This Week in Bioethics

by Christopher White, CBC Director of Research and Education on December 11, 2015

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1. Assisted Suicide Law Now in Effect in Quebec

Quebec’s assisted suicide law went into effect yesterday. According to the Minister of Justice, the law is aimed at “allowing people at the end of their lives to receive care that respects their dignity and their autonomy.” It’s both strange and tragic how suicide—normally condemned and lamented by the medical community—is being touted as dignified. For shame.

2. Doctors in Alberta Advocate for Euthanizing Minors

Following the example of Belgium, doctors in the Canadian province of Alberta are arguing that physician assisted suicide should be available to minors, as well. As our friend Wesley Smith writes, “A minor can’t get a tattoo or buy a car, even if they are ‘mature.’ But ask to be lethally injected? No problem, according to Alberta death doctors.” It’s a very sad time for our neighbors to the North.

3. “Futile Care” Politics Heat Up in Texas

A 46 year old man in Texas has been on a breathing machine for eight weeks now due to health complications from a mass on his pancreas. The hospital is petitioning to stop life-sustaining treatment and override the family’s wishes. We’ll continue to follow this case and keep you posted, but it seems that the Texas law is written in a way the aims to protect only the medical providers, with little regard for the individual or family. Money and costs seems to be driving the decision process here, rather than care.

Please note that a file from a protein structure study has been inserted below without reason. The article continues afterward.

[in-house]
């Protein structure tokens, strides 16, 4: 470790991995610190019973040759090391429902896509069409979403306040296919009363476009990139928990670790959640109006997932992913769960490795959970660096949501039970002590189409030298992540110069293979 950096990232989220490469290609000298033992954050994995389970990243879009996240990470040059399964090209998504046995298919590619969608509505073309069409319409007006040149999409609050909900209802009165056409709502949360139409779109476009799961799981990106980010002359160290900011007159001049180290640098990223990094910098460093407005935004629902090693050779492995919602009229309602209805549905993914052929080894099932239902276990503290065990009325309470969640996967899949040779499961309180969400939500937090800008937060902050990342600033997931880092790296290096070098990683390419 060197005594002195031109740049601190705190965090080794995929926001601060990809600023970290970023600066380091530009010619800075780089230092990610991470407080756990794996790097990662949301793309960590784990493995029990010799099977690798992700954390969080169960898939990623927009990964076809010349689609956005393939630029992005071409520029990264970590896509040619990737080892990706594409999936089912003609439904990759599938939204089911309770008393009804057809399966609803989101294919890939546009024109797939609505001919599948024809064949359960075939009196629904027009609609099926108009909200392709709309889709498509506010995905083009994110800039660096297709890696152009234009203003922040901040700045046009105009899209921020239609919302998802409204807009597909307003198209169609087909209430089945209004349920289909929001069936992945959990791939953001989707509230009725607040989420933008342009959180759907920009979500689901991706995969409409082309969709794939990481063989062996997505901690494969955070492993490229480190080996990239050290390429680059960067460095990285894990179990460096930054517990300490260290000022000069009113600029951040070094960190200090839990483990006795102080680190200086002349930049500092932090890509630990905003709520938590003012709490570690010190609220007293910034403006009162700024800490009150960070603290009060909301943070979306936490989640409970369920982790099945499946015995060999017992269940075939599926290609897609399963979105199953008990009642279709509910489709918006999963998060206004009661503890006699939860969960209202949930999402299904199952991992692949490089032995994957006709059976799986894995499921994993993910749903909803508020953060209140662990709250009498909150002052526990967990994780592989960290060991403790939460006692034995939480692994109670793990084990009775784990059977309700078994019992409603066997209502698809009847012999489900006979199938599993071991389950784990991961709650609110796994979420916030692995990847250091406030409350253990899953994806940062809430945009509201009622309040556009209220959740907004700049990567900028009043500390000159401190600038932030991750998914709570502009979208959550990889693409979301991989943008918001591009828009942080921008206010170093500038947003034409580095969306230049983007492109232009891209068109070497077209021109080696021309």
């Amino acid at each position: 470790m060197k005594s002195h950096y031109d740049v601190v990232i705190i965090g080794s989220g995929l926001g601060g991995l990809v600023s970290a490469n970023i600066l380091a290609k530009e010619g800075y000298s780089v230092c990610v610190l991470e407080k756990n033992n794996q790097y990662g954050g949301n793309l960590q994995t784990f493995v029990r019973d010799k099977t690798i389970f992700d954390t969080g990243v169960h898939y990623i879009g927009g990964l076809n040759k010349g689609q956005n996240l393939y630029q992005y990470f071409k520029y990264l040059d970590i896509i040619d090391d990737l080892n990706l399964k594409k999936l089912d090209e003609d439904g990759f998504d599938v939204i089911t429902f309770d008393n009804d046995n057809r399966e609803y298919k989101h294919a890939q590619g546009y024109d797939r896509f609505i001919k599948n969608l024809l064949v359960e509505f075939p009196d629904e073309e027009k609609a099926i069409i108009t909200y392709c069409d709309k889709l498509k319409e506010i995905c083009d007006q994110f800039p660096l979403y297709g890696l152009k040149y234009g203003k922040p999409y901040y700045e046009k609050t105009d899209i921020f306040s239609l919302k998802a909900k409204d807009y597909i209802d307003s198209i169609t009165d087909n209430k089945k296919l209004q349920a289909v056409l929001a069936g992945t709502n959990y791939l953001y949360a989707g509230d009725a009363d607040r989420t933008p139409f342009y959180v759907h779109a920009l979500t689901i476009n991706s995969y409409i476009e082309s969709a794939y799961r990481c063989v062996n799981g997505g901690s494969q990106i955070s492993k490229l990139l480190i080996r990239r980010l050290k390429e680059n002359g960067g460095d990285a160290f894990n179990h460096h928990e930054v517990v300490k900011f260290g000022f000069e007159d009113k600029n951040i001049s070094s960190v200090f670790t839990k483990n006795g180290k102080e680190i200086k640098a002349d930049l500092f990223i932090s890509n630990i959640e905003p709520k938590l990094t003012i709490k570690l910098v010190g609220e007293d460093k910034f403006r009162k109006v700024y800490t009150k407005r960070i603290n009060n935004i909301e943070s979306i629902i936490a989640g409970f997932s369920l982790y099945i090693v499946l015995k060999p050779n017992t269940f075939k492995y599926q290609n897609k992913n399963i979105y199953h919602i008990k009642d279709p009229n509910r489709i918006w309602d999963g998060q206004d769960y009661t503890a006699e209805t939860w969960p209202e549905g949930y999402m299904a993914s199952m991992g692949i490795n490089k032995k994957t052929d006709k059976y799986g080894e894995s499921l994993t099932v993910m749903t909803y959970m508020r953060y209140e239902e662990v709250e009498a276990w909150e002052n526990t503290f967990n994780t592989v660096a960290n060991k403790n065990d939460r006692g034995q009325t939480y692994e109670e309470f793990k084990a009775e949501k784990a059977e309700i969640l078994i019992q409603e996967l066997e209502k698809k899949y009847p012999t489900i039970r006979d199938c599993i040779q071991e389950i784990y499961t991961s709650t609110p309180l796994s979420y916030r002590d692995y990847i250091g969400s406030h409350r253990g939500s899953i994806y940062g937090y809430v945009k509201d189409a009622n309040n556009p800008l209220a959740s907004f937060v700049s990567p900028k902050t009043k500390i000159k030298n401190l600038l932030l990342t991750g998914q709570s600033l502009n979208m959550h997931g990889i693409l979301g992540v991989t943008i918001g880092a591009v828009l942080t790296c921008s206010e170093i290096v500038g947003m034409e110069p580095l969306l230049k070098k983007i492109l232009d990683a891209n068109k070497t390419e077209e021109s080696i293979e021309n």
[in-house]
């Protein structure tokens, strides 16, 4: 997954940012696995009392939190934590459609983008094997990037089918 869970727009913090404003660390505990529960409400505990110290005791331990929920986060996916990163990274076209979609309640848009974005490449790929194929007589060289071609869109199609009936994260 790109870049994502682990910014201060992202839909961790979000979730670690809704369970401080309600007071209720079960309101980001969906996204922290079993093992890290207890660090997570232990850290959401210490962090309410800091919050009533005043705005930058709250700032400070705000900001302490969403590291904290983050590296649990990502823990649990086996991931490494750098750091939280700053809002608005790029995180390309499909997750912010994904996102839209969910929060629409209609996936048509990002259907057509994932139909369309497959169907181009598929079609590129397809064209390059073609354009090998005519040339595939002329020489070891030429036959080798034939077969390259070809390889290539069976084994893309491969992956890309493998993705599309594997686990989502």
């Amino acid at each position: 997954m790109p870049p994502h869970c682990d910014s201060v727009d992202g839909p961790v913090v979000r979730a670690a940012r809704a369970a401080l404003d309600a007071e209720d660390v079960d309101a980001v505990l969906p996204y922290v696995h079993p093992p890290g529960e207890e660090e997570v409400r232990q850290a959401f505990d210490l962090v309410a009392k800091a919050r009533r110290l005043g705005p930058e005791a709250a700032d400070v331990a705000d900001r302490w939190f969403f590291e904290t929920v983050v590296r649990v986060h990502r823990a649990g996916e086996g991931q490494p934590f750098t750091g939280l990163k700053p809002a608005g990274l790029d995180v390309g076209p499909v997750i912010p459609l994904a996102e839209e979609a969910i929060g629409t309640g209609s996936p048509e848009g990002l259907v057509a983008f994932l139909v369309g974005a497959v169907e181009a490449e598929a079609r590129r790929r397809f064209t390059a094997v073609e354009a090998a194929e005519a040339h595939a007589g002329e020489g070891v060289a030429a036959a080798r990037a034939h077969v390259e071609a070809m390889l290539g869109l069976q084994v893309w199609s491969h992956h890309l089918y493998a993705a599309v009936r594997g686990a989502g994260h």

4. Poland to Cut State Funding for IVF

The Polish government has announced that it will cut state funding for in vitro fertilization by the middle of next year. Considering that IVF has a global failure rate of almost 80 percent, we see it as a bad investment, and this as a wise move on the part of the Polish government.

5. Sperm Donor Fathers Over 50 Children in Two Years

A 43 year old man has set up his own website for “women in need” to utilize his sperm to have children. To date, he appears to have fathered over fifty children in two years time. His practice is now under scrutiny, but the whole scheme evidences just what is wrong with sperm donation—a practice that gives little to no concern to those most affected by it: the children.

This Week in Bioethics Archive

Image by lemerou via flickr (CC BY-SA 2.0)

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